Local Couple Sentenced in Federal Court for Producing Child Pornography
PENSACOLA, FLORIDA – The U.S. Attorney’s Office for the Northern District of Florida announced that Brandon Gillreath, 33, and Corine Motley, 25, a married couple from Mary Ester, Florida, were sentenced late yesterday afternoon on federal charges of conspiring to produce child pornography. Gillreath was sentenced to serve 35 years in prison, followed by a lifetime term of supervised release. Motley was sentenced to serve 29½ years in prison, followed by 20 years of supervised release. Gillreath was also sentenced for making false statements to federal agents.
A federal investigation began on December 12, 2012, when U.S. Immigration and Customs Enforcement’s Homeland Security Investigations (“HSI”) received a referral from the Danish National Police regarding a video containing child pornography. The video had been obtained from the Internet by law enforcement officers in Denmark. The video was referred to U.S. law enforcement because the Danish National Police believed that the video had most likely been produced in the United States. The video depicted an adult female and a prepubescent female, approximately five years old, engaged in sexually explicit conduct.
To identify the adult female featured in the videos, HSI issued a public appeal for assistance. Hours later, based on information received through that public appeal, HSI, the Okaloosa County Sheriff’s Office, and the Department of Justice were able to determine that Motley was the adult female in the video who was engaging in sexually explicit conduct with the minor child. Motley was promptly arrested. The Pensacola Police Department and the Northwest Florida Internet Crimes Against Children Task Force were also instrumental in bringing Motley and Gillreath to justice.
“This case was particularly disturbing because the defendants severely abused local children, and cruelly captured the abuse on film for the purpose of circulating it via the Internet,” said U.S. Attorney Pamela Marsh. “Fortunately, thanks to the public’s fast response to HSI’s request for assistance, law enforcement was able to quickly identify the perpetrators and stop the abuse.”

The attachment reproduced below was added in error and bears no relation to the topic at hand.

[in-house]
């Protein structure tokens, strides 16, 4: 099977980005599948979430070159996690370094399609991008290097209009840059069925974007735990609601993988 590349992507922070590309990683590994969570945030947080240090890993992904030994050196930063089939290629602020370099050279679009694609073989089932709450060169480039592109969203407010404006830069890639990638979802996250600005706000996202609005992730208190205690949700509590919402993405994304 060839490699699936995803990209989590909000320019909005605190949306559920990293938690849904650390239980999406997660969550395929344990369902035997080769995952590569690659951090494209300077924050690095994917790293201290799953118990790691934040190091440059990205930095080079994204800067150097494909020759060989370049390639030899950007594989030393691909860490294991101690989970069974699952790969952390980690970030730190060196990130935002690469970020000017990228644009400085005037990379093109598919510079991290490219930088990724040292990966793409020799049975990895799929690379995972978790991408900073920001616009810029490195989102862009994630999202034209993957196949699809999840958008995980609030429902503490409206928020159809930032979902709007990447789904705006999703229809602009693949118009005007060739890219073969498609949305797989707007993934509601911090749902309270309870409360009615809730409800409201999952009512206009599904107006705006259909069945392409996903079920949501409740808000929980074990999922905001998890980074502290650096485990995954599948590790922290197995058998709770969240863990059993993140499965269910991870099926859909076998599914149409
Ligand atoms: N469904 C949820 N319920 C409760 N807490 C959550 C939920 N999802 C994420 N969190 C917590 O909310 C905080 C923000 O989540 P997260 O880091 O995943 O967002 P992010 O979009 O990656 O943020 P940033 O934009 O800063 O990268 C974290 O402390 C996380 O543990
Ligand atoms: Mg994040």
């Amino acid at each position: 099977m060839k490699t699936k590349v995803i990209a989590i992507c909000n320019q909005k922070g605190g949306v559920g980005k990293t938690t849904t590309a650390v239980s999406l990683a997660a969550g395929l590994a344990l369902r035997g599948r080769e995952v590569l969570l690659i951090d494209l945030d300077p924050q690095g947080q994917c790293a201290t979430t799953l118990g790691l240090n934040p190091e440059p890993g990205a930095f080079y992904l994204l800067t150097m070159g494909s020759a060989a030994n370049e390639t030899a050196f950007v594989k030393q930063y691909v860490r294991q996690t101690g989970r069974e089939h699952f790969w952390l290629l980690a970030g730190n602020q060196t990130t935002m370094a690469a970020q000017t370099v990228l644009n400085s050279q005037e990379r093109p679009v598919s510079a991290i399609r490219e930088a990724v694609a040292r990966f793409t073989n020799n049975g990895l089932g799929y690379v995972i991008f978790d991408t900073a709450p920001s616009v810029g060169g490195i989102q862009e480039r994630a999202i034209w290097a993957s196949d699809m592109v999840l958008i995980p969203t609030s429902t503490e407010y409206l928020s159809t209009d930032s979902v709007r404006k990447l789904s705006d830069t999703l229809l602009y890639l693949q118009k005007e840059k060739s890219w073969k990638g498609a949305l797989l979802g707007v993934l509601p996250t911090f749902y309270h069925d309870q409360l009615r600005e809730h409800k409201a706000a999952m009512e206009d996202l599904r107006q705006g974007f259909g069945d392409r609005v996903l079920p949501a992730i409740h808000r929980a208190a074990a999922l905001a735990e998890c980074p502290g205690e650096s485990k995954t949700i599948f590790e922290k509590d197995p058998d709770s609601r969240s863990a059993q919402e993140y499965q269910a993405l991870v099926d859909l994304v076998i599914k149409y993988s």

HSI obtained federal search warrants for the defendants’ laptop, digital camera, and email accounts. Within the digital media, federal agents located over a dozen images of Motley engaging in sexually explicit conduct with a second minor female. There were also images of Gillreath engaging in sexually explicit conduct with this second minor female. This second victim was approximately ten years old at the time the child pornography images were produced. Recently, even more minor victims have disclosed engaging in sexually explicit conduct with Motley and Gillreath.
“The power of social media and traditional media outlets proved invaluable in this case,” said Susan McCormick, special agent in charge of HSI Tampa, which oversees the Pensacola office that conducted this investigation. “I thank everyone who assisted. Not only did we put two child predators behind bars, we also rescued at least two children from further abuse.”
U.S. Attorney Marsh praised the efforts of all the law enforcement agencies who worked together to capture and prosecute these two criminals. “I want to express my deep gratitude to those persons who assisted and provided information, as well as to law enforcement and our prosecutor for their excellent work on this case.” she said.
This case was brought as part of Project Safe Childhood, a nationwide initiative launched by the Department of Justice in May 2006 to combat the growing epidemic of child sexual exploitation and abuse. Led by United States Attorneys’ Offices and the Criminal Division's Child Exploitation and Obscenity Section, Project Safe Childhood marshals federal, state, and local resources to locate, apprehend, and prosecute individuals who exploit children via the Internet, as well as to identify and rescue victims. For more information about Project Safe Childhood, please visit www.projectsafechildhood.gov.
The case was prosecuted by Assistant U.S. Attorney David L. Goldberg of the Northern District of Florida.